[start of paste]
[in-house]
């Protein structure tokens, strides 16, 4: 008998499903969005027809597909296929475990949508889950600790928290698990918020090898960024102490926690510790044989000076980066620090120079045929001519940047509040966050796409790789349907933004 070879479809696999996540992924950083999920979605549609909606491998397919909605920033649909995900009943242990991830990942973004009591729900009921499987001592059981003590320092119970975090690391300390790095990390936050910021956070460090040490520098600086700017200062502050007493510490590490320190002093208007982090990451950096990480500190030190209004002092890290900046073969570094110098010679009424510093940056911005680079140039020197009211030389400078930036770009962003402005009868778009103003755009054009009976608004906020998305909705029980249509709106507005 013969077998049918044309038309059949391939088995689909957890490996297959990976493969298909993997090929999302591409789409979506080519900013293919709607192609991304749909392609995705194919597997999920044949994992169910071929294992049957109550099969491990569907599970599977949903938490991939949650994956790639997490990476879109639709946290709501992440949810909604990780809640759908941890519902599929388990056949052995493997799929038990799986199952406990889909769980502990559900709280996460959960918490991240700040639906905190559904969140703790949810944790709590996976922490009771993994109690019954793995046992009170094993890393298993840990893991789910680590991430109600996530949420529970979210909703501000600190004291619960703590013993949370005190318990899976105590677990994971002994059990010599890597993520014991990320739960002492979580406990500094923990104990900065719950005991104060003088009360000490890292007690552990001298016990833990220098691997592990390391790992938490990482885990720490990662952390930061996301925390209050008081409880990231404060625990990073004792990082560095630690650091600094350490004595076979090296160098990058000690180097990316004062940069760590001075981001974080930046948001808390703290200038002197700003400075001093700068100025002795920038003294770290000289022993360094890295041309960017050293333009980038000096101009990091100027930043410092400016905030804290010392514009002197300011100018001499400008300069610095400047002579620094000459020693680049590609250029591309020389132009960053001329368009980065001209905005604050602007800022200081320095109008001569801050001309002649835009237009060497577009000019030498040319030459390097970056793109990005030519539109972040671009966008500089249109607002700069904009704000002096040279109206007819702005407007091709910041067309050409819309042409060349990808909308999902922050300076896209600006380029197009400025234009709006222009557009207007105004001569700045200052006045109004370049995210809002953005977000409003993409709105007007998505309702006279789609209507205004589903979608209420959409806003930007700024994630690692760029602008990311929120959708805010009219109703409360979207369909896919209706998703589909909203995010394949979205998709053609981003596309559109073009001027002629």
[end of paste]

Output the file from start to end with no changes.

[in-house]
């Protein structure tokens, strides 16, 4: 008998499903969005027809597909296929475990949508889950600790928290698990918020090898960024102490926690510790044989000076980066620090120079045929001519940047509040966050796409790789349907933004 070879479809696999996540992924950083999920979605549609909606491998397919909605920033649909995900009943242990991830990942973004009591729900009921499987001592059981003590320092119970975090690391300390790095990390936050910021956070460090040490520098600086700017200062502050007493510490590490320190002093208007982090990451950096990480500190030190209004002092890290900046073969570094110098010679009424510093940056911005680079140039020197009211030389400078930036770009962003402005009868778009103003755009054009009976608004906020998305909705029980249509709106507005 013969077998049918044309038309059949391939088995689909957890490996297959990976493969298909993997090929999302591409789409979506080519900013293919709607192609991304749909392609995705194919597997999920044949994992169910071929294992049957109550099969491990569907599970599977949903938490991939949650994956790639997490990476879109639709946290709501992440949810909604990780809640759908941890519902599929388990056949052995493997799929038990799986199952406990889909769980502990559900709280996460959960918490991240700040639906905190559904969140703790949810944790709590996976922490009771993994109690019954793995046992009170094993890393298993840990893991789910680590991430109600996530949420529970979210909703501000600190004291619960703590013993949370005190318990899976105590677990994971002994059990010599890597993520014991990320739960002492979580406990500094923990104990900065719950005991104060003088009360000490890292007690552990001298016990833990220098691997592990390391790992938490990482885990720490990662952390930061996301925390209050008081409880990231404060625990990073004792990082560095630690650091600094350490004595076979090296160098990058000690180097990316004062940069760590001075981001974080930046948001808390703290200038002197700003400075001093700068100025002795920038003294770290000289022993360094890295041309960017050293333009980038000096101009990091100027930043410092400016905030804290010392514009002197300011100018001499400008300069610095400047002579620094000459020693680049590609250029591309020389132009960053001329368009980065001209905005604050602007800022200081320095109008001569801050001309002649835009237009060497577009000019030498040319030459390097970056793109990005030519539109972040671009966008500089249109607002700069904009704000002096040279109206007819702005407007091709910041067309050409819309042409060349990808909308999902922050300076896209600006380029197009400025234009709006222009557009207007105004001569700045200052006045109004370049995210809002953005977000409003993409709105007007998505309702006279789609209507205004589903979608209420959409806003930007700024994630690692760029602008990311929120959708805010009219109703409360979207369909896919209706998703589909909203995010394949979205998709053609981003596309559109073009001027002629």